AMMON — An incumbent city councilman is retiring, and three people are seeking to replace him.
Ammon City Council President Brian Powell recently announced that he would not seek reelection in seat five. D. Ray Ellis, Josh Wheeler and Debra W. Clapp are all contending for the seat.
There are two other open city council seats in Ammon. Incumbent Rex Thompson is running unopposed in one race and incumbent Scott Wessel is also unopposed after opponent Karen Anderson withdrew from the race earlier this month.
City elections will be held Nov. 5.
Josh Wheeler | Courtesy Josh Wheeler
Josh Wheeler grew up in Ammon and graduated from Hillcrest High School. He studied construction management at Brigham Young University in Provo, Utah and later got his MBA at Idaho State University. He is one of the owners of Wheeler Electric in Idaho Falls.
Wheeler decided, in part, to run for city council due to his experiences with the community while his recently deceased son was sick with cancer.
“I was incredibly impressed and moved by our community’s response. It just reminded me of the caliber of people that live in Ammon,” Wheeler said. “Throughout the course of that illness, I just felt this sense of urgency that I needed to be more involved in politics and find a way to give back.”
He decided running for city council was the best way he could give back to the community and make a difference.
“We feel that one of the biggest issues is that we need to work to do a better job of communicating with the residents of Ammon and to listen to residents and hear them,” Wheeler said.
He said he feels he could do a better job than the current city council has done at communicating with residents about water metering and water rates.
“I want (voters) to know that I will listen and that I will work to be their voice in Ammon,” Wheeler said.
Find out more about Wheeler on his Facebook page Josh Wheeler for Ammon City Council.
Debra W. Clapp
Debra Clap | Courtesy Debra Clapp
Debra Clapp has lived most of her married life in Ammon where she raised her five children. She has been involved in the community through scouting and her church. Clapp previously ran for city council four years ago.
“I’ve just had a desire, all this time, to continue serving my community. And I feel (running for city council) is one of the ways I can do it,” Clapp told EastIdahoNews.com. “The new areas in our community all have new infrastructure but we still have the lead pipes in the ground.”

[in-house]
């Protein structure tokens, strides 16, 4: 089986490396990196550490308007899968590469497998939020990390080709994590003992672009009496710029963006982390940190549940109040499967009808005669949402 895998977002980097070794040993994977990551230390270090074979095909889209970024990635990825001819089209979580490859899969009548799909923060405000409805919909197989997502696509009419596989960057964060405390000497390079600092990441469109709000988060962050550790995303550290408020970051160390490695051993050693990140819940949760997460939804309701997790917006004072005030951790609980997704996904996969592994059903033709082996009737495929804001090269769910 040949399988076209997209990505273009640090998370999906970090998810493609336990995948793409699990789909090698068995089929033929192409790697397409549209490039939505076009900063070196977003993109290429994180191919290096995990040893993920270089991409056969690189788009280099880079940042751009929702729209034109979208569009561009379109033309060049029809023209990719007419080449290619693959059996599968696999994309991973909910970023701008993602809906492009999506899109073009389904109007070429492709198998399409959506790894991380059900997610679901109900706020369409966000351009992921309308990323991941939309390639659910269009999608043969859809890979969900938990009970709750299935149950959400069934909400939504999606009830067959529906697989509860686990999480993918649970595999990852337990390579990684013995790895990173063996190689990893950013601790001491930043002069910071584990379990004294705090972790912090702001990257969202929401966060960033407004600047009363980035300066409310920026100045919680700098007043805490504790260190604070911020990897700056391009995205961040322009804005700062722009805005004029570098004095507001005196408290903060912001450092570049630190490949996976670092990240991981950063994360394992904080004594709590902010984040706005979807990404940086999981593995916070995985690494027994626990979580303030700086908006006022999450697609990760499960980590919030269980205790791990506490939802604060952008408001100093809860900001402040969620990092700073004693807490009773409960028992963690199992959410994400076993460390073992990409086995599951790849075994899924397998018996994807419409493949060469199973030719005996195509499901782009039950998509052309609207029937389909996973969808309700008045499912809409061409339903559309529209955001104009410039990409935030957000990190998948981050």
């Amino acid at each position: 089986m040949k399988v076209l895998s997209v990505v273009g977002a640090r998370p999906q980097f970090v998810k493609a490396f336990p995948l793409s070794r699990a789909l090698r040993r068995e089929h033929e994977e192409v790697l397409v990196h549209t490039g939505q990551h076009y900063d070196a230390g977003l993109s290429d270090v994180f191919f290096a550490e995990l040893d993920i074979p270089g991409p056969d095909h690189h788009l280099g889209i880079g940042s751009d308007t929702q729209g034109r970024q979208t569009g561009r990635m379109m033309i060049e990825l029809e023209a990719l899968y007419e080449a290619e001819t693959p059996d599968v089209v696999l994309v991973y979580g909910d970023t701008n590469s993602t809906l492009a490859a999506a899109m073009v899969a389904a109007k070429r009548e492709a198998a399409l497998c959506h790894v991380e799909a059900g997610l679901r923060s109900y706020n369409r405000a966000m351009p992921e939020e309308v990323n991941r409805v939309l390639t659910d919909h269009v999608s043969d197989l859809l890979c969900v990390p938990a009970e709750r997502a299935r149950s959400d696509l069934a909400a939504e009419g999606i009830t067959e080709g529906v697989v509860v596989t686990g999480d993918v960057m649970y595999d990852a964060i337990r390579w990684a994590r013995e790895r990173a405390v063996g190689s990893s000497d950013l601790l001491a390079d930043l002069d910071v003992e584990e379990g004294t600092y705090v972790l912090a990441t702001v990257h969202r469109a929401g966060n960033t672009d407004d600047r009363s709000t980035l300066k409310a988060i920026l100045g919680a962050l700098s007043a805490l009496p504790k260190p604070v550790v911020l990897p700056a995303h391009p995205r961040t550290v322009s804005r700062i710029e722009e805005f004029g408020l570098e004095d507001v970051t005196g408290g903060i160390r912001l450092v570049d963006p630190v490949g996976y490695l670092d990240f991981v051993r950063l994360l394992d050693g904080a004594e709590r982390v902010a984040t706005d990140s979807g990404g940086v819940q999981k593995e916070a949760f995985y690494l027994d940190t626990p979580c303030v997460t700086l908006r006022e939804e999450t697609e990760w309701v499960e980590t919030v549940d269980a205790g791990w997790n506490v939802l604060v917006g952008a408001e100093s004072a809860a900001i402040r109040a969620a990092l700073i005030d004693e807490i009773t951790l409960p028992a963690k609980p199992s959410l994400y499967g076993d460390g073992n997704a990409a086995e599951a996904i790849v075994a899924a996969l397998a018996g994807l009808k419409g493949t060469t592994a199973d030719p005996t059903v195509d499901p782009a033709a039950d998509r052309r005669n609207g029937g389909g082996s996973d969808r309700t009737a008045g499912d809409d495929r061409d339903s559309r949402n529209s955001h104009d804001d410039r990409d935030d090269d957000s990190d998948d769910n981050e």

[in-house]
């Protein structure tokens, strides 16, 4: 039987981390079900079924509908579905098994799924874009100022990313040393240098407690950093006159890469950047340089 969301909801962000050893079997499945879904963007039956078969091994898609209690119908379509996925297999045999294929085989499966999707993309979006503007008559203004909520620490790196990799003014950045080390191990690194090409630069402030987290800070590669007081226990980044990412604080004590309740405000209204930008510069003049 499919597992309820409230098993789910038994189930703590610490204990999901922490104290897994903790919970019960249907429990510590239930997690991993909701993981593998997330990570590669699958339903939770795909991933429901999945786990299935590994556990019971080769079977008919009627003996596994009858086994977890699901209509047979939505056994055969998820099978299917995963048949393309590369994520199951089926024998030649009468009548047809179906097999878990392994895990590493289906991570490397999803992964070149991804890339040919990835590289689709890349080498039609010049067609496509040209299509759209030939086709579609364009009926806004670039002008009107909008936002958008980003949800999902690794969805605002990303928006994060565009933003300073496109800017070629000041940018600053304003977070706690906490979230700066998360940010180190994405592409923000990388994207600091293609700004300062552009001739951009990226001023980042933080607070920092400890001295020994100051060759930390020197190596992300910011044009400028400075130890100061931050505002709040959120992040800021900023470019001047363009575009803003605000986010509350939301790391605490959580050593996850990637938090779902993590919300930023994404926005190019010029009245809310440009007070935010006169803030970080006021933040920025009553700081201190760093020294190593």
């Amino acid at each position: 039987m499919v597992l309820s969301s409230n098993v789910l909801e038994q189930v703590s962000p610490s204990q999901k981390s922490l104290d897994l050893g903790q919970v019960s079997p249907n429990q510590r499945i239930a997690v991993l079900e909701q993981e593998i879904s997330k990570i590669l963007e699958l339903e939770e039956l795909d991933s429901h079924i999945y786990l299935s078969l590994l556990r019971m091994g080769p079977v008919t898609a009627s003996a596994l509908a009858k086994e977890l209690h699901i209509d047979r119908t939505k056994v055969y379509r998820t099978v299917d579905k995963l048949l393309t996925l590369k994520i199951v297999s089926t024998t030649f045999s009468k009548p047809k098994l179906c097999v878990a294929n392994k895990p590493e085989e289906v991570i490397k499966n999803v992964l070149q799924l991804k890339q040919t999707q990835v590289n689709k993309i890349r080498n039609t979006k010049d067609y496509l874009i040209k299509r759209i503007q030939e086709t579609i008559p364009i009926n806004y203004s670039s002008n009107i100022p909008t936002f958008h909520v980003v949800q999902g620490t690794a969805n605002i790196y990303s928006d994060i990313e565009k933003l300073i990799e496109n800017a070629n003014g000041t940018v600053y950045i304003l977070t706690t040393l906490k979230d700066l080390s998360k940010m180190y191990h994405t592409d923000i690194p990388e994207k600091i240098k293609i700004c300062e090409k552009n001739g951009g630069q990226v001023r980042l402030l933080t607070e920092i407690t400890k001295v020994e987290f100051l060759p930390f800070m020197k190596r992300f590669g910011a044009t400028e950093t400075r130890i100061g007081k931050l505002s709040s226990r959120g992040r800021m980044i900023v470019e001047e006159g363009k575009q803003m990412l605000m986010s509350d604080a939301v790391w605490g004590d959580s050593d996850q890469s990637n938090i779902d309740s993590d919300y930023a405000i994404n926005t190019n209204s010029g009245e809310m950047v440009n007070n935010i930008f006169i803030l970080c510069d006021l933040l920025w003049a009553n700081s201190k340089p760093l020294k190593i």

One of Clapp’s biggest concerns for the city of Ammon is the infrastructure in the older neighborhoods. She said, while some infrastructure improvements have been started, she feels the city could be doing more.
“The infrastructure in our ground where I live has not been updated since it was put it. And in, what the people call old Ammon, the original townsite, it has not been updated. And those things need to be updated,” she said.
Clapp said she is in favor of the city’s choice to move to a metered water rate, though, she understands there are some hard feelings in the community about it.
“I want to make my neighbors and friends and community people more aware that this is a more fair way for everyone to pay for what they’re using,” she said.
She said, more importantly, she wants to be able to serve the people of Ammon.
“I’ve just always had a desire to do more for my community,” Clapp said.
Clapp does not currently have a Facebook page or campaign website.
D. Ray Ellis
D. Ray Ellis was elected to the Ammon City Council in 2008. He served as a councilman for a year and a half and then went on to direct the city public works department until retiring in April this year.
“We probably have, I think, the best training, the best equipped public works department anywhere in the state. We’ve been able to do a lot of work inhouse with the proper equipment and the proper training,” Ellis told EastIdahoNews.com.
Ellis said he first became interested in politics when he worked in the construction industry. He said during that time he was involved in some of the issues that were facing Ammon. He believes his experience working with the city as a private businessman, then as a councilman and finally directing public works sets him apart as a candidate.
“I understand both ends of the spectrum and I think that knowledge gives me an advantage as we work towards the future,” he said.
Now he wants to make sure the older parts of Ammon are represented on the city council.
“All of the representation is from the more modern, more up to date neighborhoods and I just felt like it was time that the older part of town got represented,” Ellis said.
He said he believes the biggest issues facing Ammon, including water metering and water rates, are centered around the city’s budget.
“I think our overhead’s too high. I think there are things at the top end of government that we’re paying too much for. And that gets passed on (to taxpayers) of course,” Ellis said.
Ellis does not yet a Facebook page or a campaign website as of yet.
This article was originally published on East Idaho News.